AHJs around the country have been aware for some time that consistency in the PV module instructions manuals has been lacking. These inconsistencies stem from a lack of preciseness in UL 1703 in the areas of module mounting, module grounding, and the way the rated short-circuit current and module open circuit voltage are to be used in the application of NEC requirements to the module installation. Module manufacturers have widely varying instruction manuals in terms of content and detail. They issue tech notes that address mounting and grounding the modules, but it is unclear whether or not these tech notes have been reviewed by the certifying/listing NRTL for compliance with the standard.

Photo 2. Improper module grounding has failed.

Photo 2. Improper module grounding has failed.

Modules are generally tested, labeled, and listed with four mounting holes that are to be used for bolting the modules to the mounting surface. However, many installers use mounting racks that use clips that fasten the modules to the racks by clamping the top of the module to the rack with these clips which generally are not located near the four mounting holes. See photo 1. A few module manufacturers have instruction manuals that specify that top clips may be applied at certain locations on the modules, but most do not have these instructions.

Grounding issues abound for plan reviewers and inspectors and many module grounding systems are failing around the country. See photo 2. Typically a module has four labeled grounding holes that have been tested to meet UL 1703 requirements for safe connection to earth through the equipment-grounding system. Again module instruction manuals and tech notes vary greatly in the level of detail associated with using the labeled grounding holes to ground the PV modules. A few manufacturers supply hardware that has gone through the UL 1703 testing and evaluation process with the modules. Some manufacturers specify locally procured hardware like star washers and nuts and bolts to ground modules. See photo 3. Others provide very sparse instructions on grounding. And the content of tech notes ranges from very good to very poor with respect to grounding.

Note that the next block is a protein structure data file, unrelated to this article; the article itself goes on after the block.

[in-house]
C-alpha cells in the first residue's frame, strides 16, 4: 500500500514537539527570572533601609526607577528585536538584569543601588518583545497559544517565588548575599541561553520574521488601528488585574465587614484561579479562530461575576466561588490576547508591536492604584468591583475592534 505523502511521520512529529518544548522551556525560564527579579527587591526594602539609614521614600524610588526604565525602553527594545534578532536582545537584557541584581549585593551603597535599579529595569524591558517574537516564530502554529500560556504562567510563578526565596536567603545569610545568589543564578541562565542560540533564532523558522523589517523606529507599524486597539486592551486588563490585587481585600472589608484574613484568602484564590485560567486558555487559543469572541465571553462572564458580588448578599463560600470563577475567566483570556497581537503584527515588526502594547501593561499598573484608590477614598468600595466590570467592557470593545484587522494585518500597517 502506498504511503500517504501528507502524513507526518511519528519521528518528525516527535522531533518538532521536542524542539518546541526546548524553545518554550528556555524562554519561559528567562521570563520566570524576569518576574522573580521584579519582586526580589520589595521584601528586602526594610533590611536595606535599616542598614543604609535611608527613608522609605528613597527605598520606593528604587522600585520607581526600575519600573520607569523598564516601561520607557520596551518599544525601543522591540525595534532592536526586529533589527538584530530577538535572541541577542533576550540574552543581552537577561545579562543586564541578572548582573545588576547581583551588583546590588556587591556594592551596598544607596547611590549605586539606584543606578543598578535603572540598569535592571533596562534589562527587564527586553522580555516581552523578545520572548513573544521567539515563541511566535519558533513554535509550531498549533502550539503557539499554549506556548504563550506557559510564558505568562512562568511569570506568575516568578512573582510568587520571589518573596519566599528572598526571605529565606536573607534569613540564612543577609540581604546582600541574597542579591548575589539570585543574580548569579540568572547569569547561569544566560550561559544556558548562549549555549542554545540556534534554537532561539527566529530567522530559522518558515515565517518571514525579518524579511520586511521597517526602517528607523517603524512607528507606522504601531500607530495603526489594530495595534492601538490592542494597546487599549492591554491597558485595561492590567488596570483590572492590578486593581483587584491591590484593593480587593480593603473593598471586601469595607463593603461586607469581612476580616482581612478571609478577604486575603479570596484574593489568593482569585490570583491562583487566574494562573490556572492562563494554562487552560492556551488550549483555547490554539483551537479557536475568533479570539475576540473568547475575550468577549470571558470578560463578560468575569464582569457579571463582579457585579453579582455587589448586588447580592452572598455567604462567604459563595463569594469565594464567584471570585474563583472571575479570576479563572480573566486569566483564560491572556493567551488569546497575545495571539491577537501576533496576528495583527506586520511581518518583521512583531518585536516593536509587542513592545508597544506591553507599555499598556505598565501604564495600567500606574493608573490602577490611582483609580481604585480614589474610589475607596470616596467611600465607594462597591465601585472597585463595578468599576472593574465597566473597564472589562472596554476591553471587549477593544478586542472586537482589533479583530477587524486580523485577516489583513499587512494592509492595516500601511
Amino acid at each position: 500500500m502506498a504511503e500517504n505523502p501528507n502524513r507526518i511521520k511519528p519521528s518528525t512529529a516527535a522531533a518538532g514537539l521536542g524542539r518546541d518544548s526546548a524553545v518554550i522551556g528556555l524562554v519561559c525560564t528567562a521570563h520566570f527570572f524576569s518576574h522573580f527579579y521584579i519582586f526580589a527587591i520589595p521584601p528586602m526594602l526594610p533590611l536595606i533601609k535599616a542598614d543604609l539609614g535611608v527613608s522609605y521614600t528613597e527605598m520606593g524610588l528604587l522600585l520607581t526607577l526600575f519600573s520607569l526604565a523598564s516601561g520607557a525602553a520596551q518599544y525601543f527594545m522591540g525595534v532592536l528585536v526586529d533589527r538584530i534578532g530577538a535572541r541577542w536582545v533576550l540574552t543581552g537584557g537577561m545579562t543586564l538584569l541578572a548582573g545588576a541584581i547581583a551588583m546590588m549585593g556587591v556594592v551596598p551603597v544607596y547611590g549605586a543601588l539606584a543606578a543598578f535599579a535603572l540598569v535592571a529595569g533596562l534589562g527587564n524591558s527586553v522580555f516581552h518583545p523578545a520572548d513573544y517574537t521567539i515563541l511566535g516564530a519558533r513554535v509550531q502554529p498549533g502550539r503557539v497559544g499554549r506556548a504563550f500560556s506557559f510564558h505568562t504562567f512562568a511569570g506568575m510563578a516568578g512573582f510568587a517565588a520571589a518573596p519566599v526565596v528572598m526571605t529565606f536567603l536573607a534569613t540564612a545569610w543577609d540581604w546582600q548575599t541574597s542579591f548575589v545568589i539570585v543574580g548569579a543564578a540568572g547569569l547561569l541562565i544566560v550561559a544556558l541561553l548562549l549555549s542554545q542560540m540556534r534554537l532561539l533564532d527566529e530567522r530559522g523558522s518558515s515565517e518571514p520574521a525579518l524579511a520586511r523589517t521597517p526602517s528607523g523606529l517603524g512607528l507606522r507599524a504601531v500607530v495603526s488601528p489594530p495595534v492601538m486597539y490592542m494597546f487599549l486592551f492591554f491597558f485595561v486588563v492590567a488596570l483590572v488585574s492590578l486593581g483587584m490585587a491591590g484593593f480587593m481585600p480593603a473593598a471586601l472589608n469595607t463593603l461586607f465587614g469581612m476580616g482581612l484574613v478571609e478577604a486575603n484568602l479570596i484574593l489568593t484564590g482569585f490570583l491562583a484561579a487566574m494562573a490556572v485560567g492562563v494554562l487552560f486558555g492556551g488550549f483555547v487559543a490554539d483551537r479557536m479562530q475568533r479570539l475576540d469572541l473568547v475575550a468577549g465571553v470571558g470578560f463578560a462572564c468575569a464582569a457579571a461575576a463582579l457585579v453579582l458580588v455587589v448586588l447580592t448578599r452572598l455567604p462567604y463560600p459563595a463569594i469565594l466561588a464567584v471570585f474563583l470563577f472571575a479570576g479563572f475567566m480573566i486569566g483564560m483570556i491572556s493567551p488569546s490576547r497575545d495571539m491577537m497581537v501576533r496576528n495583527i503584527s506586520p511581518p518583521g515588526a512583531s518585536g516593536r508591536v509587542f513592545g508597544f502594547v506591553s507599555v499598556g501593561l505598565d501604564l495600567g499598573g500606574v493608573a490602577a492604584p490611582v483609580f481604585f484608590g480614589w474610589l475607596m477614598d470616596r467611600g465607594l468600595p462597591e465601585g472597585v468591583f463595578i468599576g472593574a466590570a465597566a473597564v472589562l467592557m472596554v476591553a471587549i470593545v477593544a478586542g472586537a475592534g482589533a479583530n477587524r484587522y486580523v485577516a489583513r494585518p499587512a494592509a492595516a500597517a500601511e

Photo 3. Correct hardware?

Photo 3. Correct hardware?

Since the inception of UL 1703, the standard has required that each PV module instruction manual have statements requiring that the short-circuit current (Isc) and the open-circuit voltage (Voc) be multiplied by 125% before any NEC requirements were applied. The 125% on Isc was to address normal and expected high levels of irradiance up to 1250 watts per square meter that can occur in many areas of the country for three hours or more. The 125% factor applied to the rated Voc was to address the fact the module voltage decreases as temperature increases, and this factor accounts for modules exposed to temperatures as low as -40°C (-40°F). In 1996, during deliberations for the 1999 NEC, all parties including the PV Industry, UL, AHJs, and the Code-Making Panels at NFPA agreed that these 125 factors should be removed from UL 1703 and placed in the Code.

They were placed in the 1999 NEC in 690.7 (Voc) and 690.8 (Isc), but until this revision of UL 1703, they have remained in the standard. Of course, looking at NEC 110.3(B) that requires the instructions with the listed product to be followed that duplicated the requirements of NEC Sections 690.7 and 690.8 created a very poor situation for the AHJs and the installers. Do we duplicate those 125% factors, which have been required in both the instructions and in the Code?

Current Revisions to UL 1703 Have Clarified Several Areas

In general, it is evident that previous editions of UL 1703 have not provided sufficiently detailed requirements to the NRTLs to allow them or require them to properly evaluate the instruction manuals for the PV module in terms of NEC-compliance, mounting, grounding, and the specifications related to the electrical parameters.

Photo 4. Module fire rating valid for this mounting?

Photo 4. Module fire rating valid for this mounting?

The May 8, 2012 revision of UL 1703 has addressed several of these longstanding issues.

1. The NRTL must verify the contents of the manual and NEC-compliance.

These revisions now include a requirement that the certifying/listing organization verify that the contents of the instruction manual and any tech notes comply with the standard and do not violate any NEC requirements. Here are a few of the relevant revisions extracted from UL 1703:

48.1 "A module or panel shall be supplied with installation instructions describing the methods of electrical and mechanical installation. The instructions shall include the following in addition to any other information required by this standard:

c) "A list containing the date of the first edition of these instructions and the dates of any and all subsequent revisions, amendments, and tech notes related to these instructions.”

48.1.1 "The electrical installation instructions shall include a detailed description of the wiring method to be used in accordance with the National Electrical Code, ANSI/NFPA 70.”

48.7 "The contents of the instruction manual and subsequent revisions to the instruction manual shall be verified for compliance with this standard by inspection.”

2. The 125% factors have been removed from the module instruction manual.